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Thomas Atthey

(1814-1880) Known for his interest in the fossil fish and fossil amphibians that he found in local coal-measures, many of which were new to science. His collection is one of the most important in the Great North Museum: Hancock.

The ‘Village Palaeontologist’, was born in Kenton, Newcastle upon Tyne in 1814. He spent his childhood investigating the natural history of areas such as Prestwick Carr, a large area of marsh wetland near Ponteland where he first met the naturalist, John Hancock.

After a time in Manchester working in the mining industry, Atthey returned to Cramlington, Northumberland where he opened a grocer’s shop.

He carried on his natural history studies and his early research was devoted to microscopic plants and a diatom he discovered at Cresswell in Northumberland was named Attheya decora in his honour.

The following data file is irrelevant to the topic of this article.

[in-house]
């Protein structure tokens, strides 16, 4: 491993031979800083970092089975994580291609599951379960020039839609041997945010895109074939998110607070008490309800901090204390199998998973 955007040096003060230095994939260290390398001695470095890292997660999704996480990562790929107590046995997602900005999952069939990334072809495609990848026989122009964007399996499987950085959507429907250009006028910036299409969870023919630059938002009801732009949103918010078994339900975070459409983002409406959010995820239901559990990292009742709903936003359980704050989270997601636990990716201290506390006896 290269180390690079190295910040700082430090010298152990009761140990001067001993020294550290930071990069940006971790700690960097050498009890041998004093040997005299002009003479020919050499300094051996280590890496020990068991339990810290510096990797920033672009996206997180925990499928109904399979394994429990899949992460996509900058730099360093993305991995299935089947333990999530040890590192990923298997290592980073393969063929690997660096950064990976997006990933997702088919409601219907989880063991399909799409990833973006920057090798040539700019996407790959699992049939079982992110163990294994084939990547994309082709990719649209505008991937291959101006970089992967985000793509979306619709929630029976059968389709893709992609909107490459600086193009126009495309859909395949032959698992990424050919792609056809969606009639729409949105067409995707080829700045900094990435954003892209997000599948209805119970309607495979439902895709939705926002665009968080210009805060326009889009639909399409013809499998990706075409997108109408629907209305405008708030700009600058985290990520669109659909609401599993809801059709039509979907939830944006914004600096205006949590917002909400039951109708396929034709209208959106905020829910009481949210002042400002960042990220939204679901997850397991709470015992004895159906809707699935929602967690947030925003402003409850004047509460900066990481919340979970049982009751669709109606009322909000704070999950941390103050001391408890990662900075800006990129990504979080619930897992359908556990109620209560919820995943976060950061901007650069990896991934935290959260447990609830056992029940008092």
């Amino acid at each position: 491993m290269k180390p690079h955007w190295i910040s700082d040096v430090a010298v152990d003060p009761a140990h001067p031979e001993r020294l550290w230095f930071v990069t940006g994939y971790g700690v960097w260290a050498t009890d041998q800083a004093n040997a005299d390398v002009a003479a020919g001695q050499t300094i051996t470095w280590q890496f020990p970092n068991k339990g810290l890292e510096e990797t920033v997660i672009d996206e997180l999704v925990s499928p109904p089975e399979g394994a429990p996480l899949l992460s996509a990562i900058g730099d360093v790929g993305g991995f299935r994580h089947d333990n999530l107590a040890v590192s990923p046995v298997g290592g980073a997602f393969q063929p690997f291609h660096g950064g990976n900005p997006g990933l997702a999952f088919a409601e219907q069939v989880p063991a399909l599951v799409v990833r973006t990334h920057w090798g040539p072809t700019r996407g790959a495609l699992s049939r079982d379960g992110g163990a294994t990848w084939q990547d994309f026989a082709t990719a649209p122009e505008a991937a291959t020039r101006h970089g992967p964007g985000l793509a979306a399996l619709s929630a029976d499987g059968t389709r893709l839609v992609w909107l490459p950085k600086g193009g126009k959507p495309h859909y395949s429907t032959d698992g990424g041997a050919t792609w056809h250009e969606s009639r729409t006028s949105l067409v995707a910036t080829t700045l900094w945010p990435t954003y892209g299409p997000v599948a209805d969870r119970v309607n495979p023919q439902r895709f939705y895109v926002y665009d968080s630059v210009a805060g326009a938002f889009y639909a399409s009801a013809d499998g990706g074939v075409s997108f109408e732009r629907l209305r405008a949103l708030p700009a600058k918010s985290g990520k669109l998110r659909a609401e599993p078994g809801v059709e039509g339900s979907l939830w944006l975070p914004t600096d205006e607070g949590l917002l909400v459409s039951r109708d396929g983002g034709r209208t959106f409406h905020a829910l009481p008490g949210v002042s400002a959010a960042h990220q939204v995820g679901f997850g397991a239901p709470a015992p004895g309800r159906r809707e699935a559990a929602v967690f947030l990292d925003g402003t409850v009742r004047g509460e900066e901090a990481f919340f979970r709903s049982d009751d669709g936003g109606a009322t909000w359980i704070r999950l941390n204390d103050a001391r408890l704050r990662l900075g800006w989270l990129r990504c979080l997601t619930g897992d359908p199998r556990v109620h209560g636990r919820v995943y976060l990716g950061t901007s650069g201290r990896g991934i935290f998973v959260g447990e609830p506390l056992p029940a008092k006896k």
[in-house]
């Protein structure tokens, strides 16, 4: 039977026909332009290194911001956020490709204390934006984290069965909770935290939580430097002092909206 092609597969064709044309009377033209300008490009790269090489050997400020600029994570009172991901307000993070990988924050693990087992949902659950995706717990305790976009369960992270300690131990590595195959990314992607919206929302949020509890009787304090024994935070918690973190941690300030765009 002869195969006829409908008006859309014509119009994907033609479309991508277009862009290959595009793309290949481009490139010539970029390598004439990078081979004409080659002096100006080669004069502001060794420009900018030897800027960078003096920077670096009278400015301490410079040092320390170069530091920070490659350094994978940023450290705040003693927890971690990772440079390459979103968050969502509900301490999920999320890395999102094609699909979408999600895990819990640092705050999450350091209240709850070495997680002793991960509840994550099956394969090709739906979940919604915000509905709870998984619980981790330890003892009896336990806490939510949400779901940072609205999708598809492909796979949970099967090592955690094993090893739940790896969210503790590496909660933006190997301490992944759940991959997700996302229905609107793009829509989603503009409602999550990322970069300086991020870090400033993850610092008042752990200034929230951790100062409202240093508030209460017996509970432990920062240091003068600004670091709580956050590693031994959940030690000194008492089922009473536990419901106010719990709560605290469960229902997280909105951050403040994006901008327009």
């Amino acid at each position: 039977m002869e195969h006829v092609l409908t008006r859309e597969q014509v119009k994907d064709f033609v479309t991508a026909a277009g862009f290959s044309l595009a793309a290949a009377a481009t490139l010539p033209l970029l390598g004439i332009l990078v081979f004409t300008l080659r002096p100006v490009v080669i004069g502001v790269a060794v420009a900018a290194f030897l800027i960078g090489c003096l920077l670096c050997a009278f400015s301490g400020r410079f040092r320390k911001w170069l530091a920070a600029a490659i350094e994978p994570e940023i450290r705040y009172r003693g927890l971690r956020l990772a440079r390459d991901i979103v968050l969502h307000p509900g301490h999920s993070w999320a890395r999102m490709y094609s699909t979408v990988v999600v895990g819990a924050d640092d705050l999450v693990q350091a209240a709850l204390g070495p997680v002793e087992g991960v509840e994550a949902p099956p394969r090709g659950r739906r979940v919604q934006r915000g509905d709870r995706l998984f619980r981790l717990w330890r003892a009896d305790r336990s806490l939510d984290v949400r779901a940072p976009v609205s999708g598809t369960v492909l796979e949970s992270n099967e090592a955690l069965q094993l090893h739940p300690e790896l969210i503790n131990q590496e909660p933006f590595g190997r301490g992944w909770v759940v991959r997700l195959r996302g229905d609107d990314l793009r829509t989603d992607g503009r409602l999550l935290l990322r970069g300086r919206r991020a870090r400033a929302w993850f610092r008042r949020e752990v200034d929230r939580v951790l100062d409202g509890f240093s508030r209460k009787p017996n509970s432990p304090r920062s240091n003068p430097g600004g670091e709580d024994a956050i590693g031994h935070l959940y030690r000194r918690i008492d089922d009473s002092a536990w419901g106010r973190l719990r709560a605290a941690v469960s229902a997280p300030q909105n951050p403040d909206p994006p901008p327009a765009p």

However, he became better known for his interest in the fossil fish found in local coal-measures. While visiting Newsham colliery, near Blyth, he observed a piece of shale on a pit heap which looked like the remains of a fish.  From then on he enlisted every miner, owner and officers of the mine to locate specimens for him. Within a few years he had unfolded the life histories of many fossil fish and amphibians in both Northumberland and Durham, writing a number of papers on the fish remains.

Atthey died on the 14 of April 1880 after a long illness but his specimens were saved for the North East by Lady Armstrong who purchased them from Atthey in 1877 for the Natural History Society’s paleontological collections.

The Atthey Collection of Coal Measure Fishes and Amphibians is one of the most important fossil collections in the Society’s museum and contains many type specimens.

In his own words Thomas Atthey reflecting on his life said

I have seen scarcely any life more pleasant than my own, and no pursuits so gratifying, so ennobling.’